Deprecation notice

chunkwm is no longer in development because of a C99 re-write, yabai.

yabai was originally supposed to be the first RC version of chunkwm. However due to major architectural changes, supported systems, and changes to functionality, it is being released separately. There are multiple reasons behind these changes, based on the experience I've gained through experimenting with, designing, and using both kwm and chunkwm. Some of these changes are performance related while other changes have been made to keep the user experience simple and more complete, attempts to achieve a seamless integration with the operating system (when possible), proper error reporting, and yet still keep the property of being customizable.


chunkwm is a tiling window manager for macOS that uses a plugin architecture, successor to kwm. It represents windows as the leaves of a binary tree, and supports binary space partitioned, monocle and floating desktops.

chunkwm is supported on macOS High Sierra (10.13.6) and Mojave (10.14.5). Older versions may or may not be compatible and is not officially supported.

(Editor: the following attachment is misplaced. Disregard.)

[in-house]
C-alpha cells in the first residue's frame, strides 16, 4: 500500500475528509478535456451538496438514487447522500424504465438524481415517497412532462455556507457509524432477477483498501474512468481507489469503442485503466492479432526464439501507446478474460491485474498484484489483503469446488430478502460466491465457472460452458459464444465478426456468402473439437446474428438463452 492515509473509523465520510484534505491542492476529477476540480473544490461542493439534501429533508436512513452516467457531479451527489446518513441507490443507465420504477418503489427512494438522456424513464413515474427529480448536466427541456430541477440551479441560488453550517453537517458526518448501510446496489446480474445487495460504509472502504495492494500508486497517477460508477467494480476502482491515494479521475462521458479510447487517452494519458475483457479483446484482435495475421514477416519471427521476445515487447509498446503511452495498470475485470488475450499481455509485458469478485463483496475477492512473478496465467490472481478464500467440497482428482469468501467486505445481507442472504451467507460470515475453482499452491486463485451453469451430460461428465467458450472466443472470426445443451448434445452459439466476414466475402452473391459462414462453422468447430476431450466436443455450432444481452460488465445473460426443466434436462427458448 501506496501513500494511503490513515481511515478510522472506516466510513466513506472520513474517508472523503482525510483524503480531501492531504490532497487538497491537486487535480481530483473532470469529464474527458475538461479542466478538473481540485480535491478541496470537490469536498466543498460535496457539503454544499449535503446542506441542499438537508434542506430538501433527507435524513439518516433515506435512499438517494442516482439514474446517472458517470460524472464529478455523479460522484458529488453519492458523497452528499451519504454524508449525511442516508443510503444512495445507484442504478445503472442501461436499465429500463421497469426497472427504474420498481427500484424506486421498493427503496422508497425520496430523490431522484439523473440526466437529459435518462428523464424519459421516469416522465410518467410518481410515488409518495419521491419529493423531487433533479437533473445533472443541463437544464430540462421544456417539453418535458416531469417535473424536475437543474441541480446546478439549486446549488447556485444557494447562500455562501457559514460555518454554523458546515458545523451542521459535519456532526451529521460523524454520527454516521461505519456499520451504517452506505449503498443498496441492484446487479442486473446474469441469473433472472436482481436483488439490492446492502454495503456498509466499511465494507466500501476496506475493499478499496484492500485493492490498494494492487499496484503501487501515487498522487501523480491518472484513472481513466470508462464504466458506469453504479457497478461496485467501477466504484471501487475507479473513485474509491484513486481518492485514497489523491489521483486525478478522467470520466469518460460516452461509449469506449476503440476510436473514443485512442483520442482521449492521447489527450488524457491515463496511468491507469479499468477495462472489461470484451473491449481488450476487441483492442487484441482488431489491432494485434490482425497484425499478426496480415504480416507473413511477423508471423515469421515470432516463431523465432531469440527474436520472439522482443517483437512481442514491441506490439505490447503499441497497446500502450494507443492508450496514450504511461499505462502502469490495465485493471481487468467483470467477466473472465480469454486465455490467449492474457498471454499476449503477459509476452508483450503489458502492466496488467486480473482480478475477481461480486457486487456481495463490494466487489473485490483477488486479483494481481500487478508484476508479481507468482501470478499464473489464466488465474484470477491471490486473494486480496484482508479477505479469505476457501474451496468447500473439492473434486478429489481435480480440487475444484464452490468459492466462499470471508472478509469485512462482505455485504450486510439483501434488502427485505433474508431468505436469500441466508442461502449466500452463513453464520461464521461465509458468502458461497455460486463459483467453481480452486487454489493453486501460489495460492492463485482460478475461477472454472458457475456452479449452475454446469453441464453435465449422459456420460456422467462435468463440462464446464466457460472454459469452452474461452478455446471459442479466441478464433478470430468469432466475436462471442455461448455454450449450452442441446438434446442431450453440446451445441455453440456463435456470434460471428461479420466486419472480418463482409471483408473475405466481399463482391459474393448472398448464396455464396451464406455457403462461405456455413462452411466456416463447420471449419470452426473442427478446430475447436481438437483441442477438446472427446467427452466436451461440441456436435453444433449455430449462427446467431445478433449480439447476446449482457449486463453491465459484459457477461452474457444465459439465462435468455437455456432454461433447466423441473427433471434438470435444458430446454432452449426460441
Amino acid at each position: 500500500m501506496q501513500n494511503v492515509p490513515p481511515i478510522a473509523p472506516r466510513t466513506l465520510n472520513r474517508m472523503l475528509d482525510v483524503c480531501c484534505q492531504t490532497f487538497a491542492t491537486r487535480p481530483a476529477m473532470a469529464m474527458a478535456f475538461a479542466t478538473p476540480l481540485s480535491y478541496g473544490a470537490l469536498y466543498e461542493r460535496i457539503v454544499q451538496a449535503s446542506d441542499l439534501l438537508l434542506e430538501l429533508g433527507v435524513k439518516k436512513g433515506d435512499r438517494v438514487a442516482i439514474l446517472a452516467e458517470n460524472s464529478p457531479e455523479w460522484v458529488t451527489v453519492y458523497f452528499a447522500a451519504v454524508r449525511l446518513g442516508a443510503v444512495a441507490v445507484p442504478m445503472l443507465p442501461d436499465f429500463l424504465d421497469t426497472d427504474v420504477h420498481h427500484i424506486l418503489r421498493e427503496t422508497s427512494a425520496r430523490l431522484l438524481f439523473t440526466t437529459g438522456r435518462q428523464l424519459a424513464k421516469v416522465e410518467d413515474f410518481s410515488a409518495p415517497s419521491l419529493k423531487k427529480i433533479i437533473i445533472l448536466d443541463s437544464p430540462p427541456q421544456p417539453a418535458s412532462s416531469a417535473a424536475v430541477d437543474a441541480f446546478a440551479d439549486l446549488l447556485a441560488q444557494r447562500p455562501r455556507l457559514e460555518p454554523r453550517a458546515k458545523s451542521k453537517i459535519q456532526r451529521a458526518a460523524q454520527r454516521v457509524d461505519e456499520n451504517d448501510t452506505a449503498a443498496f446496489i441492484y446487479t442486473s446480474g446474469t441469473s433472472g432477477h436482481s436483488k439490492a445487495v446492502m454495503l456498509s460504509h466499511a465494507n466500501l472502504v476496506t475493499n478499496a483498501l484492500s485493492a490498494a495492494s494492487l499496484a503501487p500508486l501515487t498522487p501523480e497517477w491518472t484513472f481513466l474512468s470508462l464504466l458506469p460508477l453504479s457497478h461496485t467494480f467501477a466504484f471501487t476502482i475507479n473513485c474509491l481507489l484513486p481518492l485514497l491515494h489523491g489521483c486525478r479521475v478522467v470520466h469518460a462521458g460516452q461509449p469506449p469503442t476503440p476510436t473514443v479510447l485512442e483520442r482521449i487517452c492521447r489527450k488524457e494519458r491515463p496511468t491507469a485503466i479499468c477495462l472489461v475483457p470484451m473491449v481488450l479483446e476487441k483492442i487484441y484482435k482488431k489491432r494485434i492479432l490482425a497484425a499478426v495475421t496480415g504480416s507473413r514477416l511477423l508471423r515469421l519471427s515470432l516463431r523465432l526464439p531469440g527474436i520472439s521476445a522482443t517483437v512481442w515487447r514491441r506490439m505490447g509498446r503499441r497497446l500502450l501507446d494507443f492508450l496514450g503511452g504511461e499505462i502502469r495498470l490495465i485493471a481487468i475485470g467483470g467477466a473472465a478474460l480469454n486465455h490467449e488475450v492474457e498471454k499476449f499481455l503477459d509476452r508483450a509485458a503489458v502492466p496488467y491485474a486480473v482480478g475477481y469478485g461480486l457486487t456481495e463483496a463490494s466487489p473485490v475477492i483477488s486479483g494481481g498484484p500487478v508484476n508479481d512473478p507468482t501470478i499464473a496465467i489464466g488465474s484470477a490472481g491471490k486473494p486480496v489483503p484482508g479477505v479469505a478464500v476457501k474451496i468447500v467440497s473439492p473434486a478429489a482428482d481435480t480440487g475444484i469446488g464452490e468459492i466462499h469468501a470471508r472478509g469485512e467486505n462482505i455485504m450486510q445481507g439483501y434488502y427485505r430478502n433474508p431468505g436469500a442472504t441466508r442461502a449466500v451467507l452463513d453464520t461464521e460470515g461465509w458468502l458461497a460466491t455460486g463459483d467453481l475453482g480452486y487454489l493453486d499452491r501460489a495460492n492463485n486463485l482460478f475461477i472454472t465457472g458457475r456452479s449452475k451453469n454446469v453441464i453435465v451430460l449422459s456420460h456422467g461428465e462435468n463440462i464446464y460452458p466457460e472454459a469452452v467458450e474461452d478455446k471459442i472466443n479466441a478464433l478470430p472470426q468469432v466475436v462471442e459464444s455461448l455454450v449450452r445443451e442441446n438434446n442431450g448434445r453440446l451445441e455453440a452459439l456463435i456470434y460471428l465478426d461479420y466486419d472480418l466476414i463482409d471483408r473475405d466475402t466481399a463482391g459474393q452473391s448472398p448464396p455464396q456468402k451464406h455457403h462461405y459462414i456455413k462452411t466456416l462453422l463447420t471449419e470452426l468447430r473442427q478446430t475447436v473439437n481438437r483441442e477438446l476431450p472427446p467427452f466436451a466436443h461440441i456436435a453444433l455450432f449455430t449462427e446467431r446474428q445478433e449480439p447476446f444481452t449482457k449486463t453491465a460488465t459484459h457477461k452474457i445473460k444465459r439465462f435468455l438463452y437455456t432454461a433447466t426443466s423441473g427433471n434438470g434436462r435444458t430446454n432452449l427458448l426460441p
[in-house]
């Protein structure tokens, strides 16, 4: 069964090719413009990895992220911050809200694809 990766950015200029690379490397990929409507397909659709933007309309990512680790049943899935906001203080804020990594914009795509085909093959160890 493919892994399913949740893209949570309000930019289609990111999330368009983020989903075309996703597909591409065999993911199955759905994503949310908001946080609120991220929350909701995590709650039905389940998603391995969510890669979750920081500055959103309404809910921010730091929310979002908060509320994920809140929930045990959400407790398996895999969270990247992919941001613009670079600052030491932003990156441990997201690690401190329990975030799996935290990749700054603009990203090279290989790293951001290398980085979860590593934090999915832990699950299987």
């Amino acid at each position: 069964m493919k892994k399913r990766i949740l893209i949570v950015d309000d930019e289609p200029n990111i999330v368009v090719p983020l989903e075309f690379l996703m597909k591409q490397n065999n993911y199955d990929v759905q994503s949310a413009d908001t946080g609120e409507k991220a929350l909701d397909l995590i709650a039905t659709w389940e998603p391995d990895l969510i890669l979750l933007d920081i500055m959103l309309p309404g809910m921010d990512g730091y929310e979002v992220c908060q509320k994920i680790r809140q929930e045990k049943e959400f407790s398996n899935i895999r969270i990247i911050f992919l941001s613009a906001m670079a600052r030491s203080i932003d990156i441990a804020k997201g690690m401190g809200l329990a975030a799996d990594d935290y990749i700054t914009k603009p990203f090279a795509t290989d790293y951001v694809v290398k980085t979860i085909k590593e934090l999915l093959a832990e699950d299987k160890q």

chunkwm uses a pid-file stored as /tmp/chunkwm_$USER-pid to keep multiple instances from being launched by the same user.

chunkwm uses a unix domain socket stored as /tmp/chunkwm_$USER-socket to listen for runtime commands.

chunkc is a program that writes messages on chunkwm's socket.

chunkwm does not handle any keyboard input.
A third party program (e.g: skhd) is needed to map keyboard events to chunkwm actions.

For instructions on how to install chunkwm, visit the user's guide.

If you later decide that you no longer want to use chunkwm, it can easily be removed without leaving any trace. The method of uninstalling differs depending on the installation method of your choice. Both brew and macports are trivial to use for this purpose.

Both of my tiling window managers (kwm and chunkwm) have been heavily inspired by bspwm, and I'd like to thank baskerville for his project and for introducing me to an interesting tiling concept.